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Session 37 - Clusters of Galaxies - X-Rays.
Display session, Tuesday, January 14
Metropolitan Ballroom,

[37.06] Cosmological Implications of ROSAT Observations of Distant Galaxy Clusters

J. Plummer (Washington State U.), C. Jones, W. Forman (SAO), K. J. Rines (Rice U.)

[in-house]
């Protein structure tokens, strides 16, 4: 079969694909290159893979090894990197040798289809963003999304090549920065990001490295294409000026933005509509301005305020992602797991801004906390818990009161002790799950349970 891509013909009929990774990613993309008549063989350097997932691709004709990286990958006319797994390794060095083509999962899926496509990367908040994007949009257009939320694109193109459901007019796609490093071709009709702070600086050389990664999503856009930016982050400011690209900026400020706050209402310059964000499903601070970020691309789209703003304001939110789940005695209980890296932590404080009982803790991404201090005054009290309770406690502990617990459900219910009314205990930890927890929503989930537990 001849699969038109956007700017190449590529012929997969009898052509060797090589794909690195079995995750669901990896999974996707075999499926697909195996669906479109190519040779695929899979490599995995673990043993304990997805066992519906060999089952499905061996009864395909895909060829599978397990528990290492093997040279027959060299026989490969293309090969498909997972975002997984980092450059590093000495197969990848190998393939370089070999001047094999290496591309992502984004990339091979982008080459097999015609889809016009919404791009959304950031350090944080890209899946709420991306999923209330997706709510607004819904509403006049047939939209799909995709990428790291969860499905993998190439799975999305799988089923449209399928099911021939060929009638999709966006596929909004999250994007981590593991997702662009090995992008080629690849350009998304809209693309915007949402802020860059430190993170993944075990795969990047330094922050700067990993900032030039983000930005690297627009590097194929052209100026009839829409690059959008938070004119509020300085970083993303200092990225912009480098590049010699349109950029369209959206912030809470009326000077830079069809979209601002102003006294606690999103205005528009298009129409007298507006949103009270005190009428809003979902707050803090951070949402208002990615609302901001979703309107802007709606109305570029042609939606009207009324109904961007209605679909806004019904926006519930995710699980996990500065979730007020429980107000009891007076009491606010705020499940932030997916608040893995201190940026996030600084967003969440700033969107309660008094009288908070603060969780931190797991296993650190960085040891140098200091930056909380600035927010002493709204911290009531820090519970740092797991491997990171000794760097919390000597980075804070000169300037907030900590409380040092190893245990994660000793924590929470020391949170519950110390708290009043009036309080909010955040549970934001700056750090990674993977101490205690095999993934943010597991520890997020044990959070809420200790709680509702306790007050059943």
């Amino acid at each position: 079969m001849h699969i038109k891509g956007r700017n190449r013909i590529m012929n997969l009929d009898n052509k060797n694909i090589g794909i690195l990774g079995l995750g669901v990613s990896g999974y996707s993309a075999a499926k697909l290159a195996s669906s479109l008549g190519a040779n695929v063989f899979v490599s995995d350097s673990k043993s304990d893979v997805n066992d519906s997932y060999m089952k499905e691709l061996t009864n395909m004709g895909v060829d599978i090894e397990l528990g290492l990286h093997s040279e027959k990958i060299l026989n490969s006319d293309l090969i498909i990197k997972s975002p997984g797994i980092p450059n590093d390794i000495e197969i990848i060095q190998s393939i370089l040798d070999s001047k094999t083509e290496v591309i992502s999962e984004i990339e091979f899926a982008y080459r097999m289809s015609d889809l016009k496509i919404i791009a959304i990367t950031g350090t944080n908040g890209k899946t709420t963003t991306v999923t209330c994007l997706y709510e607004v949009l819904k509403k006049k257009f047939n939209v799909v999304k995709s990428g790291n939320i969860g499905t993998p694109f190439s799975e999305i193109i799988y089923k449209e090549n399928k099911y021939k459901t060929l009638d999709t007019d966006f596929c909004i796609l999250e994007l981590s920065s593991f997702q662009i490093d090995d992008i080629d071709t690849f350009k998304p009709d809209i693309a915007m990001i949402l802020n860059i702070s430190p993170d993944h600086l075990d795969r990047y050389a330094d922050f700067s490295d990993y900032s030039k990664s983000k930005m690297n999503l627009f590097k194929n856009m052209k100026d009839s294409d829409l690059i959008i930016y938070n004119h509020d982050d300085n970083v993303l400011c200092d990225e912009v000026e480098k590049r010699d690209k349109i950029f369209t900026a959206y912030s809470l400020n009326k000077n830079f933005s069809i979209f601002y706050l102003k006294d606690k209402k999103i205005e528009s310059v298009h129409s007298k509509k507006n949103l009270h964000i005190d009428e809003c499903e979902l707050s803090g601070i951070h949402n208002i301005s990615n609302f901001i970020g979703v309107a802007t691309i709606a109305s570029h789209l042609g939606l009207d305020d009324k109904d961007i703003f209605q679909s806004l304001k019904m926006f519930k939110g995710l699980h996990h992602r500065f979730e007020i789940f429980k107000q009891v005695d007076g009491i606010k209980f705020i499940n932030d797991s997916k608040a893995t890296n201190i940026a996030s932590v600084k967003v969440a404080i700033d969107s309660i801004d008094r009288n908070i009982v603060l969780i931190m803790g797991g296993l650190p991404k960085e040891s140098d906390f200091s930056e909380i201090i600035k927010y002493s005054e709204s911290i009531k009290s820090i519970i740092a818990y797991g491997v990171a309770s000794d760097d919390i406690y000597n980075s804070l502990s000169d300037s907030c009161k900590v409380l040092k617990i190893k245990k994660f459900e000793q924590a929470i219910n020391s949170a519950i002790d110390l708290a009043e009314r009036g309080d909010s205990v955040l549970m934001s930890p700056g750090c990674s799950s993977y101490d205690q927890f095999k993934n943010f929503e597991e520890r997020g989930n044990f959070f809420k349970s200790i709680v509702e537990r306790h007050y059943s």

We have used ROSAT HRI observations to study the structure and properties of clusters of galaxies at redshifts of z = 0.2 - 0.33. In our sample of thirteen clusters, seven show obvious substructure in the form of double peaked emission, elliptical iso-intensity contours, and offset centers. For a subset of nine clusters in our sample, the standard isothermal-hydrostatic model has been used to determine physical properties of the hot gas distribution of the clusters. From the measured high, central gas densities and short cooling times, we conclude that at least six of these nine clusters possess cooling flows in their cores. The gas density distributions were used to determine the gas masses of the clusters. With temperatures determined from ASCA observations (Rines, 1997), the total gravitational masses for Abell 963, CL 1358+6245, Abell 2219, Abell 115, and Abell 2390 have been computed within 1 Mpc (H_0 = 50 km s^-1 Mpc^-1. The gas mass fractions within 1 Mpc measured for these clusters average \sim25%, and range from 0.16% to 0.32%. As galaxies only contribute a small fraction of the total mass of the clusters, we can essentially take this to be the baryon fraction, f_b. Assuming light-element nucleosynthesis, the f_b for these clusters, and others (e.g. David et al. 1995), requires Ømega to be much smaller than unity, and thus does not support the standard inflationary model for a closed universe. In a comparison with a sample of nearby clusters we find that the weighted average core radius for the clusters in our sample falls below the average nearby core radius. But, scatter in our sample and a strong possibility of sample bias towards clusters with small core radii (cooling flow clusters) places doubt on an actual increase in core radius size from z = 0.2 to the present. The cosmological implications of these results will be discussed.

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